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Home > Home Wiring USA Archive: NEC 1999 > Short Articles > Wiring to Code (NEC 1999)

Wiring to Code (NEC 1999)

By Warren Goodrich
Wiring to Code (NEC 1999)

It is a lot like buying a computer. Buying the top of the line computer system, is outdated before you even buy it. Electrical code today also differs from the code of yesterday, yet the wiring of yesterday still exists, how can it considered safe before and not now? The only draw back from that outdated computer system is in performance, the draw back from improper electrical code, perhaps updated in some instances to experiences or tragedies of the past is more of a concern.

The minimum safety standards for electrical wiring changes and is rewritten often with as many as 1500 code changes every three years. Multiply 1500 changes in the way we wire every three years and you have around 20,000 changes in wiring design concerning safety over your 35 year period.

This does not say your wiring is unsafe. This says your wiring was outdated considering technology about 3 years after it was installed. While most of the changes in the NEC rules are minor changes every three years, many changes are life safety. This means accepted wiring design 35 years ago is now considered as unsafe.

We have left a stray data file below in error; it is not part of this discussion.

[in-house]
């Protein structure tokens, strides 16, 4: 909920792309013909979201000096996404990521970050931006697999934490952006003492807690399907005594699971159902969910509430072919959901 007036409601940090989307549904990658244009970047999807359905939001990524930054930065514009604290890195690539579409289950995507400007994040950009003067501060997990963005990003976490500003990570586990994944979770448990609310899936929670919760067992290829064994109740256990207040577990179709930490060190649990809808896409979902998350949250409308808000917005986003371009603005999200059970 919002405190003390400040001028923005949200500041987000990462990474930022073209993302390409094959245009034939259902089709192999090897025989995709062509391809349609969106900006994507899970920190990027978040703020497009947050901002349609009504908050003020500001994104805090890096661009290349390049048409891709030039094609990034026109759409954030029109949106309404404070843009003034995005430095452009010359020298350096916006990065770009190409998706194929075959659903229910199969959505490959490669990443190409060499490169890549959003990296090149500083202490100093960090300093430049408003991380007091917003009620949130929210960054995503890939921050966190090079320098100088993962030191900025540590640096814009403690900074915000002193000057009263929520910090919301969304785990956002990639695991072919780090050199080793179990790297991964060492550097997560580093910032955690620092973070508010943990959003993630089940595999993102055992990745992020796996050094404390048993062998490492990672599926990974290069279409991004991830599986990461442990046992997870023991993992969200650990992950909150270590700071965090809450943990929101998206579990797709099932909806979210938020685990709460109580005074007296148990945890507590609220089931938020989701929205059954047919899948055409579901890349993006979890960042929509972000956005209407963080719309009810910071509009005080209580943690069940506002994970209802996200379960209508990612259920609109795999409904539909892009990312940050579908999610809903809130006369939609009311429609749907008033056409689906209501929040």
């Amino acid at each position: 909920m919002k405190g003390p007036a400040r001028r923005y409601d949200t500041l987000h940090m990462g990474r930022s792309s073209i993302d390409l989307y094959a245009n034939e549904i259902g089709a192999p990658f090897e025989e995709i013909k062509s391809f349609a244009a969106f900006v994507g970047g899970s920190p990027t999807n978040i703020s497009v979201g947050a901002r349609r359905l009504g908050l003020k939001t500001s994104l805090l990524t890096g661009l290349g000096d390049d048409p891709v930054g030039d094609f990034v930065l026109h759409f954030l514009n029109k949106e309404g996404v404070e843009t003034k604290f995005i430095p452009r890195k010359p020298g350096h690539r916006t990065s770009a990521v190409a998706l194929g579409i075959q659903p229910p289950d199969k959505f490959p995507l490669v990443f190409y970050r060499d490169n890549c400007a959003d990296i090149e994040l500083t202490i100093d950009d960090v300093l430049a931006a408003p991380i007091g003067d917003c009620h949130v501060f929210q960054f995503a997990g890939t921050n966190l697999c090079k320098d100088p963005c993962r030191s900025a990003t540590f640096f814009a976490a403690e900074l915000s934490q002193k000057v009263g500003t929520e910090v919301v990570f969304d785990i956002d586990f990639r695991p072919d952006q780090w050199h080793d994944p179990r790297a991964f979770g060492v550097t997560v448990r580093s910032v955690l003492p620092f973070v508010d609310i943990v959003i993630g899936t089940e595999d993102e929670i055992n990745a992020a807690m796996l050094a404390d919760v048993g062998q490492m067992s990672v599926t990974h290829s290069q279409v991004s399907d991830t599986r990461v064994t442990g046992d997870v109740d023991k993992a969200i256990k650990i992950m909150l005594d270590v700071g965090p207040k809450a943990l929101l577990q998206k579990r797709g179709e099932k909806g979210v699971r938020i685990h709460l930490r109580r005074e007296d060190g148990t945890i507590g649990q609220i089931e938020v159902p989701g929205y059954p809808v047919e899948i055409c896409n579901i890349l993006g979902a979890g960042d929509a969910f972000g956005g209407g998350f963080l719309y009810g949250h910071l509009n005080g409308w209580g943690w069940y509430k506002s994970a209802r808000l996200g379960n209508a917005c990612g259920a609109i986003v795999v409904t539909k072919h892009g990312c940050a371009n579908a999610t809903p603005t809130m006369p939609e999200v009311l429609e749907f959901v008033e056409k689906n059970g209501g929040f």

The NEC however is set up so that a house wired 35 years ago if it met the NEC rules at time of original installation shall forever be governed and controlled by that version of the NEC active when it was originally wired.

Unsafe is the concern and important changes in technology is the second concern.

Examples 35 years ago GFI protection was just being introduced. Quality control of those GFI devices were not that good. We have learned a lot about GFI protection over those 35 years. The GFI protective device today is much more advanced and reliable that the GFI protective devices in that era 35 years ago.